Noble Living, Noble Caring, Noble Dying

Power of The Pause: Three Minute Breathing Space

This is a perfect mindfulness practice for caregivers that can be practiced moment to moment. Before entering the room of one who is sick or dying take a moment to check in. You can repeat this practice as often as you need throughout your day—and it only takes about three minutes of time to bring yourself back to a place of awareness and compassion!

Begin by Asking Yourself These Questions

Are you present in your own body, mind and spirit? Is there an event in your life which is pulling your attention? Are there any triggers or reactions occurring from the external environment? Do you feel tensions in the body or discomfort?

Why We Need to Pause

We need to be aware of what we are bringing to the bedside.  Moreover, we should remember that the being who is actively dying or ill is fragile.

We must bring an acute awareness of gentleness, kindness, and quality of being which are life enhancing. Mood states, stress and judgement need to be left outside the door so that when we cross that threshold we are aware and receptive to what is presented—without imposing our opinions or demonstrating reactivity.

This practice is a wonderful alignment and preparation. No one needs to know we are even practicing—and if done correctly the patient and care team feel the difference. And as a result, they cooperate and welcome our presence which makes the task of care-giving easier and more joyful.

This practice also gives the caregiver little islands of rest. However short, these moments add up and assist us in recharging throughout the day. Thus this can be a very meaningful practice.

We begin the practice by tapping into our bodhicitta motivation. We remember that we care for others in order to benefit all beings.

Step 1: Pause of Awareness

Adopt an alert and upright posture and align your spine. Find the place of balance and ease in the body. Take a moment to acknowledge your experience—your thoughts, feelings and body sensations. Notice without comment, opinion or judgement—just notice, resting in an attitude of acceptance.

Step 2: Pause of Gathering

Redirect your awareness, your full attention to the sensations of breathing. Notice how the breath feels as it enters the nostrils or mouth, then how it feels as it travels through the body. Notice the qualities of the breath: the temperature, the speed and strength of it. Allow the breath to descend into the body so that the belly begins to rise and fall with the breath. With the abdomen rising and falling with the breath notate each breath. Think, “Breathing in I know that I am breathing in, breathing out I know that I am breathing out.” Use the breath as an anchor on which to place your awareness. Your attention rests and returns to the breath without effort.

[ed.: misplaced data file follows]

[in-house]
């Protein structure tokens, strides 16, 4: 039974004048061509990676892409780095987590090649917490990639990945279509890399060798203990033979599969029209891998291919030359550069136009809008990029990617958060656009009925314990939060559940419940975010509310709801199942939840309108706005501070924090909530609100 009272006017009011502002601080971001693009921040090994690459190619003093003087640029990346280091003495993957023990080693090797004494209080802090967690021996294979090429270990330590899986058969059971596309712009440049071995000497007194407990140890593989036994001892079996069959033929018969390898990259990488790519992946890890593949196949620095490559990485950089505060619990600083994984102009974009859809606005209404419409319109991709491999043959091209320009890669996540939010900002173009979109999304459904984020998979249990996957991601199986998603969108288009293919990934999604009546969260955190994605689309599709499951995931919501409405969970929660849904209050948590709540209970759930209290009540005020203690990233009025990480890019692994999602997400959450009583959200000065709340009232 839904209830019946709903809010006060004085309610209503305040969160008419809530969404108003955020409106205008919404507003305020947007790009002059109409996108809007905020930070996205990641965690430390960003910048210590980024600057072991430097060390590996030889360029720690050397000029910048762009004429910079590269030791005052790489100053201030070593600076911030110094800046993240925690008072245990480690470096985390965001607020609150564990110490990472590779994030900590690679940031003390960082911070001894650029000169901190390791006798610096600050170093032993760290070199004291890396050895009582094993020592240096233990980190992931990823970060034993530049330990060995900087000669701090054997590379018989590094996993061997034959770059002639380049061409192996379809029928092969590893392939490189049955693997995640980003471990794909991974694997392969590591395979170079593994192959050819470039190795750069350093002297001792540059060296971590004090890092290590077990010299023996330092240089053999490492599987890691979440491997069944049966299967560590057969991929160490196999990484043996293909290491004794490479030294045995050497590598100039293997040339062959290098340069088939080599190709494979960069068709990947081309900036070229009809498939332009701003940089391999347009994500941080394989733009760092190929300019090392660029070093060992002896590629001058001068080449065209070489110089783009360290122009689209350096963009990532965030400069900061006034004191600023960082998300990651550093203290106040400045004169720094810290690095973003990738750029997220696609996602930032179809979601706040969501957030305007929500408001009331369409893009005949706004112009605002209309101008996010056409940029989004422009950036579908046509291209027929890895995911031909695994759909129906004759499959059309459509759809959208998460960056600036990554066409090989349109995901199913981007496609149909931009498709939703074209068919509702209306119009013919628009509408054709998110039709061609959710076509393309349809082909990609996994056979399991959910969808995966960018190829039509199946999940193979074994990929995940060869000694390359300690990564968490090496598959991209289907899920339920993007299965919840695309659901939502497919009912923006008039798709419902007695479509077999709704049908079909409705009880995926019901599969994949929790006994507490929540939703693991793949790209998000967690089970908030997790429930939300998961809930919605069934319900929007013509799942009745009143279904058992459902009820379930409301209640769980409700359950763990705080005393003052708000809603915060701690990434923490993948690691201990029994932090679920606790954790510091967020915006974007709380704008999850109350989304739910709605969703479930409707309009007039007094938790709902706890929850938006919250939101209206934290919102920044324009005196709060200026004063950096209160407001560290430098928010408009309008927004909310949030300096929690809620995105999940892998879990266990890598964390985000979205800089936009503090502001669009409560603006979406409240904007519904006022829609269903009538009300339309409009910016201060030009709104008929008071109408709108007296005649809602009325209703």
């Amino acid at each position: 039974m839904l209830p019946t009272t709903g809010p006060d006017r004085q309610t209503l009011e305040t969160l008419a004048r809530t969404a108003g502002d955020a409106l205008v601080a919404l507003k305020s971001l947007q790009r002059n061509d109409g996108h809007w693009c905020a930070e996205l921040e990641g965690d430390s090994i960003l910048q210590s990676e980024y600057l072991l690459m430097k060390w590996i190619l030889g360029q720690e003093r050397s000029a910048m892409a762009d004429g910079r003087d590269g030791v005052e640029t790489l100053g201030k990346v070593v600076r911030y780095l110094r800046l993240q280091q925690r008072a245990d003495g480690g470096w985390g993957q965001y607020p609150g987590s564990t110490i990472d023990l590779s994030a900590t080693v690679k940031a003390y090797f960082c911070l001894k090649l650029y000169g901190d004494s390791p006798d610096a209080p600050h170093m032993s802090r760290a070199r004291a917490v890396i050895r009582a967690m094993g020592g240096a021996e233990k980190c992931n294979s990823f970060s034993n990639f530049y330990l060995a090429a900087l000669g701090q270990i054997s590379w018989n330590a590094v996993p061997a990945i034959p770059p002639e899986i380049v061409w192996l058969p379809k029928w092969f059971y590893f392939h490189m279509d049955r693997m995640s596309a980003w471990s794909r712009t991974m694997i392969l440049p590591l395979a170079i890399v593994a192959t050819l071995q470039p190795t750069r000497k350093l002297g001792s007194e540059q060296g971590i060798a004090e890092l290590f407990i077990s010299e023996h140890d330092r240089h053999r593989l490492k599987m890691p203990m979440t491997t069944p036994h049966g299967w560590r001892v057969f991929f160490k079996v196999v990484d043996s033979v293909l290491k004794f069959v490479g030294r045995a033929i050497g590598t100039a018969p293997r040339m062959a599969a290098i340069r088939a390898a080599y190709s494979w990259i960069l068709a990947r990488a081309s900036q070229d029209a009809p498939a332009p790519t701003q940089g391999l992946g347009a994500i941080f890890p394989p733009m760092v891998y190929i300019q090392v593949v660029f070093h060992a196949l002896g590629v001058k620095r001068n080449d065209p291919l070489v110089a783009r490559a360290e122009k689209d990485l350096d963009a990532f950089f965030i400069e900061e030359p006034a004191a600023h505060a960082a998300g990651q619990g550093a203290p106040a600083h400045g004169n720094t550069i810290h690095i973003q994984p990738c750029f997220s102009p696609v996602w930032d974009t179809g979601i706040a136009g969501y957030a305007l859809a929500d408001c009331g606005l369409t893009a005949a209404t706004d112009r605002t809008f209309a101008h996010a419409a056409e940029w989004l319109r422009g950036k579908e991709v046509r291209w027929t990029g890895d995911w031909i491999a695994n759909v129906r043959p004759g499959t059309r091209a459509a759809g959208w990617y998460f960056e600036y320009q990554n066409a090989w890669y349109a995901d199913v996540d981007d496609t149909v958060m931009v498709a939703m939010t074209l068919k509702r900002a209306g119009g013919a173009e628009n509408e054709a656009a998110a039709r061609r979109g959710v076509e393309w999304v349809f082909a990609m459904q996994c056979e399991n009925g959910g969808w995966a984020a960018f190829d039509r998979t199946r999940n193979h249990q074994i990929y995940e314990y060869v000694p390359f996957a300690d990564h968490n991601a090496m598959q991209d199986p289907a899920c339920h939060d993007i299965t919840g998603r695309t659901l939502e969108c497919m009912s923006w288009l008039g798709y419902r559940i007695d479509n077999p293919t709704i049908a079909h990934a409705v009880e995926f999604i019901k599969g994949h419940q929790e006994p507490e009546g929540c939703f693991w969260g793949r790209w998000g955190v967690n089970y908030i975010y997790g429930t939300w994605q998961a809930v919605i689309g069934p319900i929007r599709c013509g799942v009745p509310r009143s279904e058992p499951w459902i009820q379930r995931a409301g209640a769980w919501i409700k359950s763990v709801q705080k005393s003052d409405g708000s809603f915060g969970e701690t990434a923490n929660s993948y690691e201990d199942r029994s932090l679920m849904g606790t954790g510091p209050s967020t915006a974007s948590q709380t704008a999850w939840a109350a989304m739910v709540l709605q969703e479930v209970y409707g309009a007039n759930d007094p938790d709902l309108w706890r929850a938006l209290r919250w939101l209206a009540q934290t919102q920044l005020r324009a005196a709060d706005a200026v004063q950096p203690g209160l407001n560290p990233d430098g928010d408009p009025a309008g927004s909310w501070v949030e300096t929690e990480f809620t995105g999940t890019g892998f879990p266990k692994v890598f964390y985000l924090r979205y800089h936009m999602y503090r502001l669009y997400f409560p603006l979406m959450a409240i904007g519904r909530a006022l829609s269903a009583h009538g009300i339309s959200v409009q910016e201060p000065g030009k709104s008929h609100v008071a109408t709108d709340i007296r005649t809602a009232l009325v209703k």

Step 3: Pause of Experiencing

Expand this awareness to the entire body and to the environment. Listen to all of the sounds around you. Return to the place where you are. As you enter this moment bring this more spacious awareness into the moment to moment experience of the day.

Refresh whenever possible throughout your day. This practice allows us to recalibrate and step back into grounded ease.

When entering the room or private space of an ill or dying person it is important to be sure you are free of agendas, plans,and be fully present. Before you cross the threshold take in all of the clues, information with beginner’s mind, what is taking place in the room?

Notice what presents itself in the room and compassionately respond with wisdom. Where are you most needed…?

Step 4: Pause of Conclusion

Remember to dedicate your compassionate care to the benefit of all beings.

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Suggested Reading

Dudjom Rinpoche, The Nyingma School of Tibetan Buddhism, trans. and ed. by Gyurme Dorje and Matthew Kapstein (Boston: Wisdom Publications, 1991), vol. 1, pages 468–474.

Ngawang Zangpo, Guru Rinpoche: His Life and Times, Ithaca: Snow Lion, 2002.

Nyoshul Khenpo, A Marvelous Garland of Rare Gems: Biographies of Masters of Awareness in the Dzogchen Lineage, trans. Richard Barron (Junction City: Padma Publishing, 2005), pages 41–48.

Padmasambhava, Legend of the Great Stupa, Berkeley: Dharma Publishing, 1973

Padmasambhava & Jamgön Kongtrul, The Light of Wisdom, trans. by Erik Pema Kunsang (Boudhanath: Rangjung Yeshe Publications, 1986-1999), pages 43-47 & Appendix 5.

Taranatha, The Life of Padmasambhava, Shang Shung Edizioni, 2005

Tulku Thondup, Masters of Meditation and Miracles, Shambhala, 1996.

Yeshe Tsogyal, Life and Liberation of Padmasambhava, translated by Kenneth Douglas and Gwendolyn Bays (Emeryville: Dharma Publishing, 1978, republished 2008).

Yeshe Tsogyal, Lotus Born: The Life Story of Padmasambhava, Rangjung Yeshe Publications, 2004.

‘The Life of Guru Padmasambhava’ in A Great Treasure of Blessings, The Tertön Sogyal Trust, 2004.